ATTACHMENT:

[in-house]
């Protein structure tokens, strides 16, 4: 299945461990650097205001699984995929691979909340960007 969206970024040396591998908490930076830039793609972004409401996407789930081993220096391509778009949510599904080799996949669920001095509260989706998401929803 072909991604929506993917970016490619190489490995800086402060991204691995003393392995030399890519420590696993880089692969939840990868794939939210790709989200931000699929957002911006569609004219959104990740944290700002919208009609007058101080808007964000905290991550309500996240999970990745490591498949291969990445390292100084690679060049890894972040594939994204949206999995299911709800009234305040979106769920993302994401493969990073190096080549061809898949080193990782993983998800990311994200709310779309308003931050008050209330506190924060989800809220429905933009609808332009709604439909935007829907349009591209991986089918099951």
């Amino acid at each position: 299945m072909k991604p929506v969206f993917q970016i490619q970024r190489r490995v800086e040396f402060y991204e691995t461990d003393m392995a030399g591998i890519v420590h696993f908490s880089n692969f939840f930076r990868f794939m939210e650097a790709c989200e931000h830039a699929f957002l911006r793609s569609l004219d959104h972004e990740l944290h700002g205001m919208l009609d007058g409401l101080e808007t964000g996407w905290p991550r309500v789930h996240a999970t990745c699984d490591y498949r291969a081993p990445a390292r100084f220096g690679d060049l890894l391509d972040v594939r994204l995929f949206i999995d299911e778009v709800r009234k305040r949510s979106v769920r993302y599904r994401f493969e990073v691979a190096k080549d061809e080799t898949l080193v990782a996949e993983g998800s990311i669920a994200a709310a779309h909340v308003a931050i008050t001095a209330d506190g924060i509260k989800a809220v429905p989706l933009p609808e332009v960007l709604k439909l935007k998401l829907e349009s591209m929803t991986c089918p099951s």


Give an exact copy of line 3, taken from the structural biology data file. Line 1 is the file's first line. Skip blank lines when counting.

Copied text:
């Amino acid at each position: 299945m072909k991604p929506v969206f993917q970016i490619q970024r190489r490995v800086e040396f402060y991204e691995t461990d003393m392995a030399g591998i890519v420590h696993f908490s880089n692969f939840f930076r990868f794939m939210e650097a790709c989200e931000h830039a699929f957002l911006r793609s569609l004219d959104h972004e990740l944290h700002g205001m919208l009609d007058g409401l101080e808007t964000g996407w905290p991550r309500v789930h996240a999970t990745c699984d490591y498949r291969a081993p990445a390292r100084f220096g690679d060049l890894l391509d972040v594939r994204l995929f949206i999995d299911e778009v709800r009234k305040r949510s979106v769920r993302y599904r994401f493969e990073v691979a190096k080549d061809e080799t898949l080193v990782a996949e993983g998800s990311i669920a994200a709310a779309h909340v308003a931050i008050t001095a209330d506190g924060i509260k989800a809220v429905p989706l933009p609808e332009v960007l709604k439909l935007k998401l829907e349009s591209m929803t991986c089918p099951s």